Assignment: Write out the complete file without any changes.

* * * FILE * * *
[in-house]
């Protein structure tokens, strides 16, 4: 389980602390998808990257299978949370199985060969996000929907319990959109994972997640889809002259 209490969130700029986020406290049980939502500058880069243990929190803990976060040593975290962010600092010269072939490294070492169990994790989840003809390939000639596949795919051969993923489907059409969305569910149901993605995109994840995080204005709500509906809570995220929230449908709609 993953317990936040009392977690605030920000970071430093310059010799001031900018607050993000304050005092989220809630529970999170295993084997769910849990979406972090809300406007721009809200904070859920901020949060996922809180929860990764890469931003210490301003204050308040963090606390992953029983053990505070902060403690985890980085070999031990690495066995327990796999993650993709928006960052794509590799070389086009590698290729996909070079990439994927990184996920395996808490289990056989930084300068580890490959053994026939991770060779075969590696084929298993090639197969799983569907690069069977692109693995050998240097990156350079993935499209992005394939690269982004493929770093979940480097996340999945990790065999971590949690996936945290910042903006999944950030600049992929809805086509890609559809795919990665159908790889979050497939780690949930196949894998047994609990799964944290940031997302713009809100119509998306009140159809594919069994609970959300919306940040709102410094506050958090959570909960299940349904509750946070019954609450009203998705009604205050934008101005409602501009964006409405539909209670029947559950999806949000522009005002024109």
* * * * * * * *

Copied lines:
[in-house]
């Protein structure tokens, strides 16, 4: 389980602390998808990257299978949370199985060969996000929907319990959109994972997640889809002259 209490969130700029986020406290049980939502500058880069243990929190803990976060040593975290962010600092010269072939490294070492169990994790989840003809390939000639596949795919051969993923489907059409969305569910149901993605995109994840995080204005709500509906809570995220929230449908709609 993953317990936040009392977690605030920000970071430093310059010799001031900018607050993000304050005092989220809630529970999170295993084997769910849990979406972090809300406007721009809200904070859920901020949060996922809180929860990764890469931003210490301003204050308040963090606390992953029983053990505070902060403690985890980085070999031990690495066995327990796999993650993709928006960052794509590799070389086009590698290729996909070079990439994927990184996920395996808490289990056989930084300068580890490959053994026939991770060779075969590696084929298993090639197969799983569907690069069977692109693995050998240097990156350079993935499209992005394939690269982004493929770093979940480097996340999945990790065999971590949690996936945290910042903006999944950030600049992929809805086509890609559809795919990665159908790889979050497939780690949930196949894998047994609990799964944290940031997302713009809100119509998306009140159809594919069994609970959300919306940040709102410094506050958090959570909960299940349904509750946070019954609450009203998705009604205050934008101005409602501009964006409405539909209670029947559950999806949000522009005002024109």